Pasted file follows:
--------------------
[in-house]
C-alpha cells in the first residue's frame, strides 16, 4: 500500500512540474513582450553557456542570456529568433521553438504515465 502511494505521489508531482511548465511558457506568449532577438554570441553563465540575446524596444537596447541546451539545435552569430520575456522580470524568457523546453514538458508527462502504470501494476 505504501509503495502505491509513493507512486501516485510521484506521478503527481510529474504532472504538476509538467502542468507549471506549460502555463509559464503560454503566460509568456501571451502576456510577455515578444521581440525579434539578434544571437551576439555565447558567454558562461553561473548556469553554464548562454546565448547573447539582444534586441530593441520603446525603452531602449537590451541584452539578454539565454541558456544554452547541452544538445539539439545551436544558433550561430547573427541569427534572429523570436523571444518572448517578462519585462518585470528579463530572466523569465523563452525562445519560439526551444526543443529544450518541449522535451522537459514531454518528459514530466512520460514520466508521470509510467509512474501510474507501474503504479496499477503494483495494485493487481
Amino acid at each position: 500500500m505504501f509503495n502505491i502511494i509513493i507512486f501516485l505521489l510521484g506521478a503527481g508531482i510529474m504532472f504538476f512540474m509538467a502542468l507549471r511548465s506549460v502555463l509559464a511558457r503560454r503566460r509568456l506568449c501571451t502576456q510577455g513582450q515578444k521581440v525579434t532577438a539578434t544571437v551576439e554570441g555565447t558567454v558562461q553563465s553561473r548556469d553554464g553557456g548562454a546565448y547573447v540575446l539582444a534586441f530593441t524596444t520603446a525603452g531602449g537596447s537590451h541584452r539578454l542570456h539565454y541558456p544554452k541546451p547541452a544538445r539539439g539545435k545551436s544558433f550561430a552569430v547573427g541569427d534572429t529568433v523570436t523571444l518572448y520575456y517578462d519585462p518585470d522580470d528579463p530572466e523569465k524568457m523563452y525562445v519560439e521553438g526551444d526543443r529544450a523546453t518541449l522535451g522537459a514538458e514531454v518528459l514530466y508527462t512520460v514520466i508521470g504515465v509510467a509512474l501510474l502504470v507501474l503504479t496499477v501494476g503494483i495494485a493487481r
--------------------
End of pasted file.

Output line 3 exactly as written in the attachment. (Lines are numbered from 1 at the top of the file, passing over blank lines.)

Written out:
Amino acid at each position: 500500500m505504501f509503495n502505491i502511494i509513493i507512486f501516485l505521489l510521484g506521478a503527481g508531482i510529474m504532472f504538476f512540474m509538467a502542468l507549471r511548465s506549460v502555463l509559464a511558457r503560454r503566460r509568456l506568449c501571451t502576456q510577455g513582450q515578444k521581440v525579434t532577438a539578434t544571437v551576439e554570441g555565447t558567454v558562461q553563465s553561473r548556469d553554464g553557456g548562454a546565448y547573447v540575446l539582444a534586441f530593441t524596444t520603446a525603452g531602449g537596447s537590451h541584452r539578454l542570456h539565454y541558456p544554452k541546451p547541452a544538445r539539439g539545435k545551436s544558433f550561430a552569430v547573427g541569427d534572429t529568433v523570436t523571444l518572448y520575456y517578462d519585462p518585470d522580470d528579463p530572466e523569465k524568457m523563452y525562445v519560439e521553438g526551444d526543443r529544450a523546453t518541449l522535451g522537459a514538458e514531454v518528459l514530466y508527462t512520460v514520466i508521470g504515465v509510467a509512474l501510474l502504470v507501474l503504479t496499477v501494476g503494483i495494485a493487481r